Light House by Paul Francis


The wind is up
the tides are treacherous
and no direction’s safe.
That’s when you need a beacon in the dark
a sign that you don’t have to drown alone.

There’s all sorts here.
Cinemas, galleries, café, meeting space.
And ragbag customers as well,
all kinds of jobs, retired, unemployed;
all ages, colours, genders, faiths
and some who aren’t sure what they are.
Which is the point.
We’re welcome, all of us
and that’s why we keep coming here.
Unlock the mystery that Chubb contrived
and stroll across the cobbles, pass the time.
Escape the tyranny of solitary screens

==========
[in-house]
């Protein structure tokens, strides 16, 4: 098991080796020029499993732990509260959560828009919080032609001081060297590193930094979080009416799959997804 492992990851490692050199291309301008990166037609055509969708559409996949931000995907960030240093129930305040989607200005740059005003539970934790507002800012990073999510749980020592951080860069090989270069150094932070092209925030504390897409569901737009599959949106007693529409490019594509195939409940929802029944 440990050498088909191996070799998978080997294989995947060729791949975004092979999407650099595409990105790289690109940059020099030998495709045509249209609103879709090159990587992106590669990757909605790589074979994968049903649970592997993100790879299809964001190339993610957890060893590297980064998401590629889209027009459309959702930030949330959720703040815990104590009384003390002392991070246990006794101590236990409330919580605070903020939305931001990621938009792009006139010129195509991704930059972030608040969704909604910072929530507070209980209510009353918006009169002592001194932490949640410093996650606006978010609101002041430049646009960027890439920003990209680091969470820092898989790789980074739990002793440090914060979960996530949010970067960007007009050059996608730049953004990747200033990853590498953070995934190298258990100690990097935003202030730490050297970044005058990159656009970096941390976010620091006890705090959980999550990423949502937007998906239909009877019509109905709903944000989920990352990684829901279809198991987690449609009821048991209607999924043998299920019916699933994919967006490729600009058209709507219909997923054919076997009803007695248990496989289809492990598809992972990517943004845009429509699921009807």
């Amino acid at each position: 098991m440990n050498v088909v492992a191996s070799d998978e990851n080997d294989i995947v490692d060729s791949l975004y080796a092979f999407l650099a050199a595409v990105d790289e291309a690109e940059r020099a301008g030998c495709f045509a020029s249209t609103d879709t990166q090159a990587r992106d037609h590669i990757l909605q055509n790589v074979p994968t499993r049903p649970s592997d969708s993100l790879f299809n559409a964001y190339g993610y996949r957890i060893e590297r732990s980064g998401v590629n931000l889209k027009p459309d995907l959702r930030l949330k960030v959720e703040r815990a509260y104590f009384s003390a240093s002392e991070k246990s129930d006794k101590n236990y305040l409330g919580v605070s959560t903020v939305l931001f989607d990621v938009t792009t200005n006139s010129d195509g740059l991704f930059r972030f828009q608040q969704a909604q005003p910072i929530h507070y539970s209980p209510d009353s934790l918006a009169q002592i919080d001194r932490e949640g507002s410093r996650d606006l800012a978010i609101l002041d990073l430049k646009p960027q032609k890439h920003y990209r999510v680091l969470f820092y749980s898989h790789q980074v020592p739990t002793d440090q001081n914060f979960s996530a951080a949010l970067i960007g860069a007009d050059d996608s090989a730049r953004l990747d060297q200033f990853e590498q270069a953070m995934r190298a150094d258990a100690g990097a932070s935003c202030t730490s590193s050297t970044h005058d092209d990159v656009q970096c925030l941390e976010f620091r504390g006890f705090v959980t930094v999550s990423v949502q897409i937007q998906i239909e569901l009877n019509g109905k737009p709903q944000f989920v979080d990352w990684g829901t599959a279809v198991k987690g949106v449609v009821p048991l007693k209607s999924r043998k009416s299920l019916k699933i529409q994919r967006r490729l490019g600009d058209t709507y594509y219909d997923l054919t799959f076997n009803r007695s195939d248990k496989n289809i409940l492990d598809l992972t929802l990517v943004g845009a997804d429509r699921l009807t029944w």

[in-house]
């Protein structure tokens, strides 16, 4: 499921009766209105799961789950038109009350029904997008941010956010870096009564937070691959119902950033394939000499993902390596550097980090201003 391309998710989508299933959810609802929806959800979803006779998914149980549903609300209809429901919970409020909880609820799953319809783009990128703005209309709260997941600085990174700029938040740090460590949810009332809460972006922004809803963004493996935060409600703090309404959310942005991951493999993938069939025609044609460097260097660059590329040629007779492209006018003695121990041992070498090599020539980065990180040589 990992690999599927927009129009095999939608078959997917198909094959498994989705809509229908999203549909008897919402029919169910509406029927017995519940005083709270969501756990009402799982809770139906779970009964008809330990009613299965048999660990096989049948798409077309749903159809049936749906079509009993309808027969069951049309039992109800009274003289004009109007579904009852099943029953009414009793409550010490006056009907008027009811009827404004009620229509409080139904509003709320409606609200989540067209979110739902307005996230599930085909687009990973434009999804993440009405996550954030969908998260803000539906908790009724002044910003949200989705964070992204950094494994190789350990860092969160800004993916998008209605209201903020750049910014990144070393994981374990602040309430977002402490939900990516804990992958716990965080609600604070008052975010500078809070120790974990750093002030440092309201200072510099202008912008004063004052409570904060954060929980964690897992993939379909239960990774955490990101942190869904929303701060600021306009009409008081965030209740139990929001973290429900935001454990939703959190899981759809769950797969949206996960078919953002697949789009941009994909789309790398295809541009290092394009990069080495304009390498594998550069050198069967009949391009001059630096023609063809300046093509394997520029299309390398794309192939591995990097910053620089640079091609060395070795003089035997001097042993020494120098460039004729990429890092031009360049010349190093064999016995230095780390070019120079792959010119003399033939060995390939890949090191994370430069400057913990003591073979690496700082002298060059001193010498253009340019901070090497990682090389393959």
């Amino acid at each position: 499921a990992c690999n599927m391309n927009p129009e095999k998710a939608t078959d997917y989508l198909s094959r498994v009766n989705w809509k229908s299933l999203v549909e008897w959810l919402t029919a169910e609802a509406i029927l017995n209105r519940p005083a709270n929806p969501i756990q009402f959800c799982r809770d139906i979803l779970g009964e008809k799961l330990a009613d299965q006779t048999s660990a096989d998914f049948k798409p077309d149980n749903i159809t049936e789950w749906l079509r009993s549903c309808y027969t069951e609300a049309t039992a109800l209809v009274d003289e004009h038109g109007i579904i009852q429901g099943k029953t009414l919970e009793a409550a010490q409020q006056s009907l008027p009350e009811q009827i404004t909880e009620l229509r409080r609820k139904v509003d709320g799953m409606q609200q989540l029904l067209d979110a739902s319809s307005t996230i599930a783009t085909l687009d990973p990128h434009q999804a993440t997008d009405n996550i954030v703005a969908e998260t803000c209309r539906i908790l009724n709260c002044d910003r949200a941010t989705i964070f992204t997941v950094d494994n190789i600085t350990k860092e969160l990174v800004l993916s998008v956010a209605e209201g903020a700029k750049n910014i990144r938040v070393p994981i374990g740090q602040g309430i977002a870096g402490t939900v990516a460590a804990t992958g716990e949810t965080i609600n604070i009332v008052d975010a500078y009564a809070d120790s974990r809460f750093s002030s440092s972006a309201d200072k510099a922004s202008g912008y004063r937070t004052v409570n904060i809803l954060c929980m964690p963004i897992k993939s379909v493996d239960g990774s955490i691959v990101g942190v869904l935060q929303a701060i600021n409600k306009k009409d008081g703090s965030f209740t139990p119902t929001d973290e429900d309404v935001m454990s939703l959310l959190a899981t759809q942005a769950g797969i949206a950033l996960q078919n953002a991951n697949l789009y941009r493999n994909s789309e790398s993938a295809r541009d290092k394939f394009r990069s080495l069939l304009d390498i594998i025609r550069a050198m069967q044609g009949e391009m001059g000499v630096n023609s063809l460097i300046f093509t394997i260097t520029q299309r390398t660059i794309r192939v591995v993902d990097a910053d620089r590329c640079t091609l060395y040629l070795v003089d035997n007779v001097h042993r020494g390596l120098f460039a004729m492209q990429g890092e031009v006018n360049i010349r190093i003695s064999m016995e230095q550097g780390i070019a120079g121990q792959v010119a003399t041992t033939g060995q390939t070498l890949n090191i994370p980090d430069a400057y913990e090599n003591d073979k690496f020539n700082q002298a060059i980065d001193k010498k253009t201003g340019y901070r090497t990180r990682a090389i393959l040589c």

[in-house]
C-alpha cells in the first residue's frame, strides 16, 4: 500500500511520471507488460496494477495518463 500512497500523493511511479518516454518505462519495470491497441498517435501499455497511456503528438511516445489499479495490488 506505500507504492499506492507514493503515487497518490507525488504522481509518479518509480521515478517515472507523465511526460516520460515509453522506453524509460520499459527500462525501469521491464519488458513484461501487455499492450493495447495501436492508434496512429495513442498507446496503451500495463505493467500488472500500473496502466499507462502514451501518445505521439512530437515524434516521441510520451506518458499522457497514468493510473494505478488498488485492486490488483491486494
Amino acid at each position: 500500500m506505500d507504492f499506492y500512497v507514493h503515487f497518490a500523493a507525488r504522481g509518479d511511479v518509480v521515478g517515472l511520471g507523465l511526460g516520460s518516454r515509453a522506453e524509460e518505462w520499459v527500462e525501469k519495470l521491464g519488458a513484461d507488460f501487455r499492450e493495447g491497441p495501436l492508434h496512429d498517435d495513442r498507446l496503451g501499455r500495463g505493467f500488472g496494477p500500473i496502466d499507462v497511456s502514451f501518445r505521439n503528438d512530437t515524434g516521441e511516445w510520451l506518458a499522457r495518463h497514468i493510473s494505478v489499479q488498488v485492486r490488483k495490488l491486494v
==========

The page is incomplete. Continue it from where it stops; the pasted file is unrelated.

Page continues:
and share a screening, celebrate a film.

It’s not the smoothest.
People love this place
because it’s not the smoothest. It has heart
and people who are glad to see you here
who know that social distancing
is temporary, not a fact of life.

The storm outside is gathering
and some accept the devil’s estimate
of what we can afford.
To them, this friendly beam
is part nostalgia, part extravagance.
They won’t mind watching, if it slowly dies.
So those who want to keep the light alive
must gather close, cling on to it
as if for dear, dear life. 


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